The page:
I am happy to be back on the Vineyard. Thank you all for your kind words regarding the loss of my father. It has taken a bit of adjustment to get back into the everyday doings of my life.
I thought I would take a few paragraphs to comment about my trip to Washington a couple of weeks ago.
First of all, our nation’s capital is a beautiful city. I wish I knew more architectural history. Some of the buildings are awe-inspiring. The wide streets set off each of the buildings.
We (Violet and I) were not able to take the White House tour. One needs to contact her congressman well in advance. Who knew? We did hang around the entrance for a while talking various Presidents. As far as garden news, there were some good sized trees on the west wing roof. I’d love to see what other potted plants were up there. As we climbed the hill up to the Washington Monument I got all crazy about a leak in the irrigation system. Violet had to talk me off the cliff. “Mame, someone will fix it before any more water is wasted.” Honestly, mouths of babes!
The lawn up to the reflecting pool was being reseeded. I naturally told her about wading in that pool during some Viet Nam War protest.
I noticed most plantings seemed to be of a singular nature. That is, huge swaths of one thing — say red begonias. It seems to be a popular landscape method over the past decade. Impatiens, salvia, even one color of daylily are preferred choices. I, however, am not particularly fond of the practice. If I use all the pink impatiens I would interplant with hostas and astilbes. The perennial foliage is way more interesting.
I digress. After the Lincoln Memorial and the Viet Nam wall we made it to the Natural History building of the Smithsonian. The main purpose of our trip was to see the dinosaur bones. Violet had studied them last year at the charter school. We spent a good deal of time there. She knew more about them than I did.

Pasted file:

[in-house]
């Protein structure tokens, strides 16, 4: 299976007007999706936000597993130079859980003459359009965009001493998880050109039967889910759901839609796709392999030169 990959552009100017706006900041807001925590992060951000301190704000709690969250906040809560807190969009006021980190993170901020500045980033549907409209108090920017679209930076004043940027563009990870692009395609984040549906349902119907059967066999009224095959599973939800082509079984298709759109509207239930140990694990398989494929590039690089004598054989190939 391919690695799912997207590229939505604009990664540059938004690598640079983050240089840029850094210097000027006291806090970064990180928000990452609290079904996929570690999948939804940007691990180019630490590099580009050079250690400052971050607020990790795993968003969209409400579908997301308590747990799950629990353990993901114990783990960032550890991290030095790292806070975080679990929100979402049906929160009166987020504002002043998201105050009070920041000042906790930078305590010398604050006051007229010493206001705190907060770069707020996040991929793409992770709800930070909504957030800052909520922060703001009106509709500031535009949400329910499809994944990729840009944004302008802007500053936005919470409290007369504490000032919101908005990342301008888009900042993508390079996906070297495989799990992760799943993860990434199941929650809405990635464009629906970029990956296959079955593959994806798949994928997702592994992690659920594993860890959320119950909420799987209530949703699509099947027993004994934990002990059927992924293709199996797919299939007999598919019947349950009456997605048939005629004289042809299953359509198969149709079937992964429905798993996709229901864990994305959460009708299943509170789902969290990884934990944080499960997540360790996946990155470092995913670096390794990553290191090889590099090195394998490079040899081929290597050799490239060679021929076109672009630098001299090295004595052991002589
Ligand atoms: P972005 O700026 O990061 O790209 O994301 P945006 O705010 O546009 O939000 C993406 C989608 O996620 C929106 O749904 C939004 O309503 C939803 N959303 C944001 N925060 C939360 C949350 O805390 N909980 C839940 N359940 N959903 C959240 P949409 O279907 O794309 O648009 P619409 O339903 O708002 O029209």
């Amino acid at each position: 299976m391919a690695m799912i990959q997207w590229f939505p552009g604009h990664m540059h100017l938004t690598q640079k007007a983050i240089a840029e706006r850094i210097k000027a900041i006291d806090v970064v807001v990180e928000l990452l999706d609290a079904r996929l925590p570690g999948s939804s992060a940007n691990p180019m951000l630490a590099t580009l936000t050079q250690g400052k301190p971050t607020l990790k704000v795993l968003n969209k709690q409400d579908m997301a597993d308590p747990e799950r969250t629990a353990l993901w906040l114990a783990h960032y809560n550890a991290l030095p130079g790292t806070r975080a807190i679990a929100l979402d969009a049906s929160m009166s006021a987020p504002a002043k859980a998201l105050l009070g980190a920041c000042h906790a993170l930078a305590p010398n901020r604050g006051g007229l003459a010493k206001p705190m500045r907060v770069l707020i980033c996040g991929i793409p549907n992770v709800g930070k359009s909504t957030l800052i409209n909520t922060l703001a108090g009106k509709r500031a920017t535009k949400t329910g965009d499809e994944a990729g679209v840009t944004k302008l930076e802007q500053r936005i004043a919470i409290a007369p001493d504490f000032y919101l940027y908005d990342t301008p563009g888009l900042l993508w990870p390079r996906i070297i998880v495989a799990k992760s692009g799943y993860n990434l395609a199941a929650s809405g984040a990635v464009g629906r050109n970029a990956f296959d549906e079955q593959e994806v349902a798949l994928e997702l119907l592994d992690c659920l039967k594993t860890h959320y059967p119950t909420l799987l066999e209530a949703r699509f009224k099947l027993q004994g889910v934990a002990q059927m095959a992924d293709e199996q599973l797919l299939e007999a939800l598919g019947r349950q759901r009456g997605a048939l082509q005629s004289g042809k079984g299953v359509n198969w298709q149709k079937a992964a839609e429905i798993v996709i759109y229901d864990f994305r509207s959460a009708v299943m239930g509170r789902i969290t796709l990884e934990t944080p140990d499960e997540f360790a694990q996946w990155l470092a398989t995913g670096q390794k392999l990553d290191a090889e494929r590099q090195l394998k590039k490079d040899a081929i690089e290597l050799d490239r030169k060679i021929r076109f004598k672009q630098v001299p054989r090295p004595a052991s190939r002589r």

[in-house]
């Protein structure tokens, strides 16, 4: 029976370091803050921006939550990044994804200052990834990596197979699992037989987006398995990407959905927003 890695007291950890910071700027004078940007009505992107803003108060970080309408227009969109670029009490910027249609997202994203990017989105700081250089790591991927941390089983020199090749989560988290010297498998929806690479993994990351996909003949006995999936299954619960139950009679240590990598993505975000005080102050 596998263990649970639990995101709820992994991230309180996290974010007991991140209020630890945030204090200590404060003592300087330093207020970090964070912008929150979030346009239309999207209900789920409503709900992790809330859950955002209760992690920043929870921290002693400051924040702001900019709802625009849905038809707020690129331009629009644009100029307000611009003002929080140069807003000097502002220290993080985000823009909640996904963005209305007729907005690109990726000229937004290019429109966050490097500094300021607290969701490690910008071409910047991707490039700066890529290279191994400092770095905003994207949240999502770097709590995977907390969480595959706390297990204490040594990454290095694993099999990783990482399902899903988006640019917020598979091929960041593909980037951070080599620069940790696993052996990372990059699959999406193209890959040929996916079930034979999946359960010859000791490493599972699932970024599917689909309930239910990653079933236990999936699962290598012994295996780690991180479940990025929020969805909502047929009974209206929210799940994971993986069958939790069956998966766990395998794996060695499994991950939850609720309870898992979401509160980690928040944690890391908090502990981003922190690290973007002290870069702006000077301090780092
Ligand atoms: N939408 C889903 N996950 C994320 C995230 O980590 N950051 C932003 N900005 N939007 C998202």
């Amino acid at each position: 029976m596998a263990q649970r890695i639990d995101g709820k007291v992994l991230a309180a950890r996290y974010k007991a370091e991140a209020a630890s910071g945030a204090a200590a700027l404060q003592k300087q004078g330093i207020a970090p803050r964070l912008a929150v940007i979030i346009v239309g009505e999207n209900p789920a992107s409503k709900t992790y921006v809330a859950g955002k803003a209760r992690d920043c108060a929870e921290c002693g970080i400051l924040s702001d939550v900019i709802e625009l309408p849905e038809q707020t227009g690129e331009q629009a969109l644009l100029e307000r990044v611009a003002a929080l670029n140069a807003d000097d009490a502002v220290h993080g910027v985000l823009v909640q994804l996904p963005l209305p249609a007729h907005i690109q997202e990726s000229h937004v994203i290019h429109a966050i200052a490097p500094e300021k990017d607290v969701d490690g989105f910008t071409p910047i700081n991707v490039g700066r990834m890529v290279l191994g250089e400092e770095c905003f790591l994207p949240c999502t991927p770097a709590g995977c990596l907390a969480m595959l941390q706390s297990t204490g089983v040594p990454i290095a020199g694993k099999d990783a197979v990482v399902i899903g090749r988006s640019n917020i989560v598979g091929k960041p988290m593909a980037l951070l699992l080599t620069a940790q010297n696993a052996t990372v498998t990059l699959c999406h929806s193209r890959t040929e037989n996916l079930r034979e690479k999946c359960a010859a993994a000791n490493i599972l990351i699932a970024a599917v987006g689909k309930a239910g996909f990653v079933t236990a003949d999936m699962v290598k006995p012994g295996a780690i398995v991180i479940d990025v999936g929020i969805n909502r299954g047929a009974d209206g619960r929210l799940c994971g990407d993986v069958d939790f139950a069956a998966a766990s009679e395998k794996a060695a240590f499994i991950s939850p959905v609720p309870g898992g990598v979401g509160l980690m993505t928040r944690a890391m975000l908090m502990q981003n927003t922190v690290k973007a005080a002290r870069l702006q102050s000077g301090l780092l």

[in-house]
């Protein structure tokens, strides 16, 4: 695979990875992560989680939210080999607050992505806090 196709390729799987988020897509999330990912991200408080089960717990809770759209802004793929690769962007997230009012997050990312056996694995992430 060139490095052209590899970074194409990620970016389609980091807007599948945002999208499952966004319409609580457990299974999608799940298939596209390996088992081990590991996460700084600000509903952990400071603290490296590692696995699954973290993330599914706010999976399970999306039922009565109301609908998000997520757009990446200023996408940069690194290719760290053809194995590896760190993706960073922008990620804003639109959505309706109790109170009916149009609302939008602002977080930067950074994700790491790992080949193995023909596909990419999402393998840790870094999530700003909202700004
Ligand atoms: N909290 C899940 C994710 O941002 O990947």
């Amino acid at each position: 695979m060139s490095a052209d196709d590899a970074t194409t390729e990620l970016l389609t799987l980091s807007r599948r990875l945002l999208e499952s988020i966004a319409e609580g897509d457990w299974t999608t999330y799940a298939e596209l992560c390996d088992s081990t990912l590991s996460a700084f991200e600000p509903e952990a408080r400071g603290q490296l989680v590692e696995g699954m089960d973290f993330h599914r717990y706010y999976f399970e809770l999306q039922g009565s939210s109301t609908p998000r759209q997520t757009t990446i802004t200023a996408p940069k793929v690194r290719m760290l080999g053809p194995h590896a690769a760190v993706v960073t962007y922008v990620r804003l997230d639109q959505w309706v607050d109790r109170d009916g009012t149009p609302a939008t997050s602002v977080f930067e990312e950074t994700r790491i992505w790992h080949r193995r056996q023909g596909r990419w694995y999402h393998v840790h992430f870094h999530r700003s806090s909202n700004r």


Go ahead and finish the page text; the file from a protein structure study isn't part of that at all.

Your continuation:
One huge attraction was the live butterfly exhibit. We were ushered by groups into a solarium filled with plants and hundreds, perhaps thousands, of butterflies. They used a great deal of Mexican sage and red pentas to attract and feed the insects. There were tropicals I did not recognize. The butterflies landed on us. One guy had a huge one on his forehead for several minutes. Talk about a photo opportunity. We had body checks before exiting.
We hopped a cab and headed for the National Zoo. It is also part of the Smithsonian. It is a wonderful facility. The animals have plenty of room and the plantings both in and out of the enclosures are great. They are remaking the elephant pavilion. It will be several acres. They are on a big fund-raising and educational campaign to save the Asian elephant. Because it was Halloween weekend, all the vegetarian animals were enjoying pumpkins for lunch. We had a completely wonderful visit.
Saturday we attended the Jon Stewart-Stephen Colbert rally. After the Capitol Mall was packed (close to 200,000 people), Violet and I counted folks still arriving. She counted one, Mississippi, two for 60 seconds while I counted 200 by fives. They came in at that rate for over two hours. We had a blast — people with signs and costumes. I liked one that read, “Stop trying to take our country back — let’s move forward.”
I was surprised at the change in season on the Vineyard in little over a week. The leaves are mostly gone and we had a hard freeze. I left picking peppers and tomatoes and came home to black death. I spoke briefly to David Finkelstein, who mentioned his cilantro survived as he is in a frost pocket. On close inspection I noticed I still have dill surprisingly.
Plenty of kale, collard, carrots, lettuce, beets and cabbages remain. Nature is good to us.
A few quick words about the midterms. I was happy to see the Senate remained in Democratic hands and both Sharron Angle and Christine O’Donnell went down. The progressive Dems only lost four seats while the Blue Dog conservative Democrats lost over half their caucus. Good riddance to them. I say, when can we ever have real liberals?